That is really interesting, that you have that perspective that early.
It helps that I knew how to code. That was actually how I was able to get this research assistantship with my advisor. She was looking for students to take under her wing who could code and help her develop the software that she was interested in designing. I lended my skills to the project, and she taught me what she knew. That was a really great, powerful combination. That was also helpful for me, because we were developing software to help students, which meant that I had to do user research for students, understand their needs, understand what they were really looking to do, and then design and develop software to meet those needs. It was a really great opportunity to apply a lot of cross-disciplinary skills towards building something tangible that people ended up using.
Wow. That is awesome. I actually had a parallel experience in grad school because I could code. I got a job at NASA Ames in the human factors department. Because of that job and all the software I built, I got a job at Sun Microsystems.
I think that there’s something very full-circle about what you’re doing now in your journey through Yahoo! and Google on this amazing journey that you have had. What you’re talking about is, you actually learned user interface design the way I did, which was actually research first. It’s like, “who are you designing for, or they’re here. Let’s talk to them. What do you guys need?” That’s how I learned it. I was coding scientific signal processing algorithms in labs for scientists. The monkeys were going to die. They had to collect the data. It was writing code and making an interface based on very tight constraints. I learned it the same way. I think it’s a great way to learn, but you have to have multidisciplinary skills or you work with a team who has those skills.
You started that way. Tell me, not every detail, but through Netscape, and then the other jobs you had, how did you transform and how did you leverage these interdisciplinary skills to transform from a hands-on designer to a manager and then really a company builder and leader, and now back to working with interdisciplinary teams.
I was really lucky at Netscape to have some wonderful mentors, Hagan Rivers and Mark Stern, in particular. When I went to Yahoo!, I had a boss who really believed in me, Dave Shen. He gave me a lot of rope to not only design, I was the first person with a background in human-computer interaction, so he gave me a lot of rope to help build the user experience, the human-centered design practice at Yahoo! I build our first usability labs there, ran the first couple of research studies, and started hiring user researchers and interaction designers.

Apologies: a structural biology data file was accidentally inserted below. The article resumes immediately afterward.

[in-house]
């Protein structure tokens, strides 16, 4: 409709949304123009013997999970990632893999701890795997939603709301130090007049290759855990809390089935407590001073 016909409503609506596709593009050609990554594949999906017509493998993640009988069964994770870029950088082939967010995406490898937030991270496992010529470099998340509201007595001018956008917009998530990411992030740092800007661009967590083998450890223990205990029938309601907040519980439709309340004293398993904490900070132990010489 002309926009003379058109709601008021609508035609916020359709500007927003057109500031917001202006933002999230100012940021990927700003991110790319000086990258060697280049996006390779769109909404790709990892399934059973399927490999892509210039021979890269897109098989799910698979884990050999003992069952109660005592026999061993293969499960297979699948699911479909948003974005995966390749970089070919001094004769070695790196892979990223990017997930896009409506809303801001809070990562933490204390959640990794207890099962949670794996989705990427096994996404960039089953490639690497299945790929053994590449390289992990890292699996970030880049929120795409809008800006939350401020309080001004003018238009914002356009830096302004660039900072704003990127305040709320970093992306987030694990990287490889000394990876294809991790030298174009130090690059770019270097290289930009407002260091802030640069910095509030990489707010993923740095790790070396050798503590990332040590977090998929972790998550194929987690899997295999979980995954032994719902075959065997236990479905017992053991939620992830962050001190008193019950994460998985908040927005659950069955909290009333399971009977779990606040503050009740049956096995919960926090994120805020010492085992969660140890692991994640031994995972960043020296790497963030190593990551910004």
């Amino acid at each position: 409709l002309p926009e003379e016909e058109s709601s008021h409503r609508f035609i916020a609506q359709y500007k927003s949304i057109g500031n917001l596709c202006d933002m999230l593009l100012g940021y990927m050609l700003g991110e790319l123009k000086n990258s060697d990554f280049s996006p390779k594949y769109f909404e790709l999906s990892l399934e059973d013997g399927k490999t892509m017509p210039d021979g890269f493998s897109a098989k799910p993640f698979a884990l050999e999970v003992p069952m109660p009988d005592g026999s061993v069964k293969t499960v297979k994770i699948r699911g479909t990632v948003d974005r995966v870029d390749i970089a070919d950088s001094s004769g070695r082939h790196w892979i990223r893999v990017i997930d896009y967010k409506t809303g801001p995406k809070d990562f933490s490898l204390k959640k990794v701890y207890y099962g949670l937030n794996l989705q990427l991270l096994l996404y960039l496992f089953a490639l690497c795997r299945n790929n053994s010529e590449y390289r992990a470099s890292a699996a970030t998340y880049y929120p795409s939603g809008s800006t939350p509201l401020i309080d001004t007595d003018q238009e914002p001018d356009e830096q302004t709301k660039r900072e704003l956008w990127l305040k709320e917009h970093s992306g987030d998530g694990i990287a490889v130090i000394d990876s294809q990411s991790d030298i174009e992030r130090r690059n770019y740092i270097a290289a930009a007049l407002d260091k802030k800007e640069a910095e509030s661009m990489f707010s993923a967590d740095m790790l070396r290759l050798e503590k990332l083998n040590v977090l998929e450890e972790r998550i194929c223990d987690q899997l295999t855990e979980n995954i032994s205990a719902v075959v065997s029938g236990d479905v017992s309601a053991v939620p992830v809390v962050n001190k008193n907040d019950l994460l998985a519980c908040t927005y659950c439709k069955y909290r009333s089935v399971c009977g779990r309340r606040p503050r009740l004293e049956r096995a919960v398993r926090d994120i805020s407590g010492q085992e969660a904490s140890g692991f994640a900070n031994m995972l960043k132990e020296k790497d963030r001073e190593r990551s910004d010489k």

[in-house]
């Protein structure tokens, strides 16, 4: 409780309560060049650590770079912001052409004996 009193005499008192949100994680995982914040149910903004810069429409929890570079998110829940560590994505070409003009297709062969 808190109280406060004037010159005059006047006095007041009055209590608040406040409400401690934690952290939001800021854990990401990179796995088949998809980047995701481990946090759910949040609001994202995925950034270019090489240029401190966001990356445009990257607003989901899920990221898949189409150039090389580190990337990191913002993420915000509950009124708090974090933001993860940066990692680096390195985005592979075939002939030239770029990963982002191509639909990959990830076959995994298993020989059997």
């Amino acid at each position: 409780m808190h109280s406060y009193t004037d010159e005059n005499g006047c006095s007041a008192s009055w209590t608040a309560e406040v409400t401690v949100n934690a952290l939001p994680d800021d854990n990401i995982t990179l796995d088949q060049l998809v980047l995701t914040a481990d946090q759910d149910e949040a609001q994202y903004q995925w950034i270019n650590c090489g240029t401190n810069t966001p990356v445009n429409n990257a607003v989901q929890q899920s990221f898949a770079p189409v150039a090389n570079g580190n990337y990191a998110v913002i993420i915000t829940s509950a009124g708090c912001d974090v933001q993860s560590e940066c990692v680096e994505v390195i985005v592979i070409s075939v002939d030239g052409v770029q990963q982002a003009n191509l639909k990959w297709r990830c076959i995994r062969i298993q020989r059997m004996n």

Slowly but surely, as the company grew and we chose our projects very carefully, we could show the value that we were bringing to the company as they were transforming from just being a Web directory to offering interactive, Web-based applications like Yahoo! Mail and My Yahoo and so on and so forth, where they really needed people with skills like ours. We just grew organically by first establishing the needs for the skills and the value that we were bringing, and then creating more internal demand for that. All that we were bringing to the table also helped grow Yahoo! into a successful company. It kind of ballooned from there.
Then, how is Google different?
Google, I often describe as the bizarro-land of Yahoo!, at least during the era when I was there. During the time that I was at Yahoo!, that was like being at three different companies in that eight year period. At Google, by the time I joined in 2006, it was vastly different from what Yahoo! eventually became, but born out of very similar backgrounds. The founders for both companies came from Stanford, all four founders really cared about user experience and latency and had a really strong point of view around what they wanted to optimize for. Google has always been famously focused on technology first, whereas Yahoo! saw itself as a media company. Google, culturally, was very bottom-up, where the managers didn’t really have powers to tell anybody to do anything. Yahoo! had become extraordinarily top-down, with lots of focus on strategy and PowerPoint slides and decks, but limited ability to execute for a variety of reasons. They were really, really different. Going over to Google was like starting all over again and learning all over again how to operate in a different environment.
I know at Google they separate it out, user research from design, quite a bit, at least in the early days. I’m thinking back to the story you told me about merging them tightly.
Yeah. There was a usability analyst group. That’s what they were called when I joined. Then, they were the UI designers. That’s what they were called. They all ultimately rolled up to me, but the usability analysts reported to a manager. It was very old-school usability, it was like Jakob Nielsen, old-school user research. It was about usability testing. The philosophy at that time was to keep a very clean wall between design and research, that they should be very separate endeavors done by different people. The notion was that you didn’t want the people responsible for doing the research and the usability testing to be biased or influenced in any way by the designers and vice-versa.